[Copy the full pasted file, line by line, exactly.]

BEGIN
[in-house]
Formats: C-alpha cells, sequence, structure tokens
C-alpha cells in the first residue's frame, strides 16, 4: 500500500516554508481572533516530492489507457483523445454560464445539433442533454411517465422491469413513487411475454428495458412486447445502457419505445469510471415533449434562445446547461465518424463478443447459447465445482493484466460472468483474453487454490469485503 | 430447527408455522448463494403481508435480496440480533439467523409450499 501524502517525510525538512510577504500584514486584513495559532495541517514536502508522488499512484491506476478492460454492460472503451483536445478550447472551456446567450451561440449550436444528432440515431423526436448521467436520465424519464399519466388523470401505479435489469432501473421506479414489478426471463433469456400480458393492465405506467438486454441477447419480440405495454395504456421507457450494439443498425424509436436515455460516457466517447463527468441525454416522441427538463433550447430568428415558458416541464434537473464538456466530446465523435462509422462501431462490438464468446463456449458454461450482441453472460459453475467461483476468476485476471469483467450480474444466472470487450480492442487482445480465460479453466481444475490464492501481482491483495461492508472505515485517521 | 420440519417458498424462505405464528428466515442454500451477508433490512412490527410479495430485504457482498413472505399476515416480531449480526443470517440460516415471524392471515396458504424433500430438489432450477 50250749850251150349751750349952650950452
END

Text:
[in-house]
Formats: C-alpha cells, sequence, structure tokens
C-alpha cells in the first residue's frame, strides 16, 4: 500500500516554508481572533516530492489507457483523445454560464445539433442533454411517465422491469413513487411475454428495458412486447445502457419505445469510471415533449434562445446547461465518424463478443447459447465445482493484466460472468483474453487454490469485503 | 430447527408455522448463494403481508435480496440480533439467523409450499 501524502517525510525538512510577504500584514486584513495559532495541517514536502508522488499512484491506476478492460454492460472503451483536445478550447472551456446567450451561440449550436444528432440515431423526436448521467436520465424519464399519466388523470401505479435489469432501473421506479414489478426471463433469456400480458393492465405506467438486454441477447419480440405495454395504456421507457450494439443498425424509436436515455460516457466517447463527468441525454416522441427538463433550447430568428415558458416541464434537473464538456466530446465523435462509422462501431462490438464468446463456449458454461450482441453472460459453475467461483476468476485476471469483467450480474444466472470487450480492442487482445480465460479453466481444475490464492501481482491483495461492508472505515485517521 | 420440519417458498424462505405464528428466515442454500451477508433490512412490527410479495430485504457482498413472505399476515416480531449480526443470517440460516415471524392471515396458504424433500430438489432450477 50250749850251150349751750349952650950452